Apple Butter

Environmentalist and folk musician Pete Seeger once asked me to make apple butter at the Clearwater’s Annual Pumpkin Sail Festival in Beacon, New York. In one of his letters, he suggested, “We could make the people of the downriver area more conscious of the fact that the Hudson Valley is a great apple-producing region and produces many varieties besides the standard Delicious and Macs.” And so we made lots of apple butter.

To make apple butter in quantity, quadruple the recipe and cook for several hours.

8-9 medium apples (Paula Red, Golden Delicious, Empire, Ida Red, McIntosh, Gala)
1 teaspoon water
1 orange
1 pound (2 1/2 cups) brown sugar (editor’s note: substitute Sucanat, a whole foods sugar found in health food stores)

1. Core and quarter the apples. Place in a large pan, add the water, cover, and simmer on low for 30 minutes, or until soft. Stir the apples halfway through the cooking time.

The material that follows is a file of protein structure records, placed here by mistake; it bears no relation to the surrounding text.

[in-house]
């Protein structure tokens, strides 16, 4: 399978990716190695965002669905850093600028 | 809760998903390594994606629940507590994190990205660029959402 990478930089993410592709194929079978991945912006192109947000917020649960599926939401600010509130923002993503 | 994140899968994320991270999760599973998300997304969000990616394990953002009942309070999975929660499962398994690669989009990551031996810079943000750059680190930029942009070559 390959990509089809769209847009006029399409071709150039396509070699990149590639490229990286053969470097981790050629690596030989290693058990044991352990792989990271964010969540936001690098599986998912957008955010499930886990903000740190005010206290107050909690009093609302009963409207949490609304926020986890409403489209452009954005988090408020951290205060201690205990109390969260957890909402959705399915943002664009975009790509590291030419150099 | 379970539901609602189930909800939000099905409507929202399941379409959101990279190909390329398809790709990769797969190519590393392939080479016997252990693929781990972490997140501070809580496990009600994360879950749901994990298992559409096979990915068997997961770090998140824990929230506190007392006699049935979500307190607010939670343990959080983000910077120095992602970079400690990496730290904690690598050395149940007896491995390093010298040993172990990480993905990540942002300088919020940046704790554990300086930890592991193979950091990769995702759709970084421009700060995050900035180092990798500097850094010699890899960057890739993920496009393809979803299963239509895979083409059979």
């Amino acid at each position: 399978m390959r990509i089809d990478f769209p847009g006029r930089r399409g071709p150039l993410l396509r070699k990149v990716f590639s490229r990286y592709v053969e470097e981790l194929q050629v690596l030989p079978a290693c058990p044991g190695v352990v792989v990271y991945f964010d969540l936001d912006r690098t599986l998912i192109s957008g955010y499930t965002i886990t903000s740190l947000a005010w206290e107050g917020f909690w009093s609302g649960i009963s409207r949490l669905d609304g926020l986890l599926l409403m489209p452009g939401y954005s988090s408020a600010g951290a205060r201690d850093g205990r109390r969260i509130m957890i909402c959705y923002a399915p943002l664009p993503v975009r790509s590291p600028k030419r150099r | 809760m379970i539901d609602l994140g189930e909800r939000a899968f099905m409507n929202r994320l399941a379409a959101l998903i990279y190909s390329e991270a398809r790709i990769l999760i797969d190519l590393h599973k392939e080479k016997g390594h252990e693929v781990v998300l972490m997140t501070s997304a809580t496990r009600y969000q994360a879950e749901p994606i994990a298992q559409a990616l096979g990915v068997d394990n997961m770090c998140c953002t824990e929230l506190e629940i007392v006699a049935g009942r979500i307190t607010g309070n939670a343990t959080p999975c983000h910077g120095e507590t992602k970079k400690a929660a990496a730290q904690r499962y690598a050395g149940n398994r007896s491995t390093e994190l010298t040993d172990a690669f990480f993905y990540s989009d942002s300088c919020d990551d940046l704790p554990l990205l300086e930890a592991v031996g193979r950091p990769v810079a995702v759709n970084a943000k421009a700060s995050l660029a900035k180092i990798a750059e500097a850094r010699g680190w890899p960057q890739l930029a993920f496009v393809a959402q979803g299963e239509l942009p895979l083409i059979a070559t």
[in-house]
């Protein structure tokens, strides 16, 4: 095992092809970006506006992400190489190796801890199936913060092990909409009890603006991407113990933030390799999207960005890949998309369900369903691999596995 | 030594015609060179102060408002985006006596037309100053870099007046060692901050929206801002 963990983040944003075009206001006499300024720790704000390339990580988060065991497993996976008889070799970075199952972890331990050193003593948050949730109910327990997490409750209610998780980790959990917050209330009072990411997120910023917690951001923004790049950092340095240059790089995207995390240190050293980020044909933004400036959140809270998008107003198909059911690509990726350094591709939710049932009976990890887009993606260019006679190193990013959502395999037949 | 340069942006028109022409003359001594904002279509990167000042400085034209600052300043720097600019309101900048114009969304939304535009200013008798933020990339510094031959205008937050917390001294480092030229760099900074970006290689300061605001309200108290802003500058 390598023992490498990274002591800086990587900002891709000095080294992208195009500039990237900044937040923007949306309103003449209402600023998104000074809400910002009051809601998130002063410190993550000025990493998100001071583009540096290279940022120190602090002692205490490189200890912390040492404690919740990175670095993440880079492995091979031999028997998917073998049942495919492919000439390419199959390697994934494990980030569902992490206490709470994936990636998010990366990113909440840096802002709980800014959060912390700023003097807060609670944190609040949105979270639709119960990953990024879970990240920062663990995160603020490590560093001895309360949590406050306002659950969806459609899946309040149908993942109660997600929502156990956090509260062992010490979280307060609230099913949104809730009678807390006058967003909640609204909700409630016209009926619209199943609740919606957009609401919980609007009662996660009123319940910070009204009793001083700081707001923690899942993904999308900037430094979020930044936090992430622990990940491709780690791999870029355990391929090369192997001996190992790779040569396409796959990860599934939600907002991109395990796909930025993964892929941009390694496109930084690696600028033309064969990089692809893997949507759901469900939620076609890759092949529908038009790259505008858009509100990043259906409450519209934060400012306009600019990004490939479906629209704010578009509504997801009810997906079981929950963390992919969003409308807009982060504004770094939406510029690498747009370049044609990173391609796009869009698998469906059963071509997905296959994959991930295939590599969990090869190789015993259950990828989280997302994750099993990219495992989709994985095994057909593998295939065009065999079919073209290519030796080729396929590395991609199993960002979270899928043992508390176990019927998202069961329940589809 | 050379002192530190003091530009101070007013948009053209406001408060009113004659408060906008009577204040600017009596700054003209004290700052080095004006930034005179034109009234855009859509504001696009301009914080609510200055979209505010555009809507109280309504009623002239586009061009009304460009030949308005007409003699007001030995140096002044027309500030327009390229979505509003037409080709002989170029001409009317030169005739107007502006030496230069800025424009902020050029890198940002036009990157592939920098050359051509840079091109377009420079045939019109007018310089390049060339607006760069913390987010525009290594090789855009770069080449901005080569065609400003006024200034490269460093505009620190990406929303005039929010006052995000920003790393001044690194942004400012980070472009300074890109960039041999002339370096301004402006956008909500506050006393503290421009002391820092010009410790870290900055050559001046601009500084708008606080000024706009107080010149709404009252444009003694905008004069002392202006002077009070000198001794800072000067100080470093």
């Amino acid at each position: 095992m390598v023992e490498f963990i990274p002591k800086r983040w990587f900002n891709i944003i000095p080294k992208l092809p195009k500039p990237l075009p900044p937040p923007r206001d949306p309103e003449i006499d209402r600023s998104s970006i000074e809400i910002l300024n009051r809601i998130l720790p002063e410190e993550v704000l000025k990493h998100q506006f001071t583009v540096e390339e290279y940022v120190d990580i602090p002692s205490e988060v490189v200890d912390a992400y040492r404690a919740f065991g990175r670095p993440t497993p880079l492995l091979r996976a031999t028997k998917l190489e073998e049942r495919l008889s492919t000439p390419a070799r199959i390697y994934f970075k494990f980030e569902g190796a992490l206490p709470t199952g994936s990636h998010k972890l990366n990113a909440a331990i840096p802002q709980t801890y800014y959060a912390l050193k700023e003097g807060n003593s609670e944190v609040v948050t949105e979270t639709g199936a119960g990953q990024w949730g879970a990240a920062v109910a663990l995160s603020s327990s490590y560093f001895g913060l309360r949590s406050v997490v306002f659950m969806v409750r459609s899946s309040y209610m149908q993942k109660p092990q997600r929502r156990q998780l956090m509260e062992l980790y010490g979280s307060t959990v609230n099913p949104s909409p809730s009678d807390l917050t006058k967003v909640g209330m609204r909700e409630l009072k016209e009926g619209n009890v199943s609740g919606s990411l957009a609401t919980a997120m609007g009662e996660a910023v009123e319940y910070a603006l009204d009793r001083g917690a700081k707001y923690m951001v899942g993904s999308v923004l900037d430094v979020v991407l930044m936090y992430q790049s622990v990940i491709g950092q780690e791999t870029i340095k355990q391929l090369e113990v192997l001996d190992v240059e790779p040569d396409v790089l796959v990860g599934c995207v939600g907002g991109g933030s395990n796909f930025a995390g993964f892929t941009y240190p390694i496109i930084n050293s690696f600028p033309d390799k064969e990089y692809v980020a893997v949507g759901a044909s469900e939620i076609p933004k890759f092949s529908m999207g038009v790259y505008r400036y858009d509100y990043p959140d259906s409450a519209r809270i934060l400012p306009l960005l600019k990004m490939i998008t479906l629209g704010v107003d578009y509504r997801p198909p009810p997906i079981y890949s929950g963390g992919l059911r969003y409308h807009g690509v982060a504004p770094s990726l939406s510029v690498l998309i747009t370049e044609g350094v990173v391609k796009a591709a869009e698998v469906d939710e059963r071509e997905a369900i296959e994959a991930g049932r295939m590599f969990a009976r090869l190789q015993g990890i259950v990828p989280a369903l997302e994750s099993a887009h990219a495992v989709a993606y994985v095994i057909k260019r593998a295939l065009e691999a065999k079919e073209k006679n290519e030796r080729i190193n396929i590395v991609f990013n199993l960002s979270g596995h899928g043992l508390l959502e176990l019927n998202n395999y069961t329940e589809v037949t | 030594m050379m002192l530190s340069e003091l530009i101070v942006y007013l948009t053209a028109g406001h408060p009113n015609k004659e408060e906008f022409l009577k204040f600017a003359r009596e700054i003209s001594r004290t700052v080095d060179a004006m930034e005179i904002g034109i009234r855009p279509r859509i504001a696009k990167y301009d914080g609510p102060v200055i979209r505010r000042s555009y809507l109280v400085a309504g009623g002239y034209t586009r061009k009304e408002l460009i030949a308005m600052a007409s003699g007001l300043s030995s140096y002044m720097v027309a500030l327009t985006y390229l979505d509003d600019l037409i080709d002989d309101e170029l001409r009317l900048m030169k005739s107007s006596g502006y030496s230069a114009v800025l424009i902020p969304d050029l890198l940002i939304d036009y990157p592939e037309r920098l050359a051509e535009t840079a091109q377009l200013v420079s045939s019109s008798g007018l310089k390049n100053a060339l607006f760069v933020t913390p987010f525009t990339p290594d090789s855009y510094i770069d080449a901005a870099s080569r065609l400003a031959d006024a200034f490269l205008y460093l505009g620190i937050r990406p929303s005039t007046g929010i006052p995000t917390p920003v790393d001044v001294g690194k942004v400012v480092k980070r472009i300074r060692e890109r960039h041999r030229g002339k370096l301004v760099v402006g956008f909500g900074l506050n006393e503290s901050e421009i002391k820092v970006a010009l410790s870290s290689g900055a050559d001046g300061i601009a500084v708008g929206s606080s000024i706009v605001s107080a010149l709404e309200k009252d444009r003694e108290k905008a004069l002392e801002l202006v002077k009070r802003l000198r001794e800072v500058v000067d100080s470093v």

2. Grate the zest of the orange and reserve in a bowl. Cut the orange in half and squeeze the juice into the zest. You should have 1/2-3/4 cup juice.

3. Press the cooked apples through a sieve. Discard the skins, return the pulp to the pan, and stir in the sugar, grated zest, and orange juice.

4. Simmer over very low heat, stirring frequently, until the mixture is thick – about 1 1/2 hours. (Or pour the mixture into a roasting pan and bake uncovered at 350 F for 1 hour, stirring occasionally. Reduce the oven to 250 F and bake 2-3 hours longer, or until thick.)

5. Sterilize two pint jars. Remove the mixture from the heat and ladle into the hot, sterilized pint jars; leave 1/4 inch of headroom. Run a rubber spatula around the inside of the jar to release air bubbles. Wipe the rim of the jar with a clean cloth. Cap each jar according to the manufacturer’s instructions. Process for 10 minutes in a boiling-water bath (consult with a cookbook directions on boiling bath canning).

Yield: 2 pints

Adapted from Apple Cookbook, by Olwen Woodier. Copyright (c) 2001 by Storey Communications. Reprinted by permission of Storey Communications.
Adapted from Apple Cookbook, by Olwen Woodier


Mel L.
Mel L9 years ago

We used to eat this, as children, on our toast in the morning. Unfortunately living in Europe I have not found this in the shops. This has to be one of the tastiest ways to get fruit in the morning.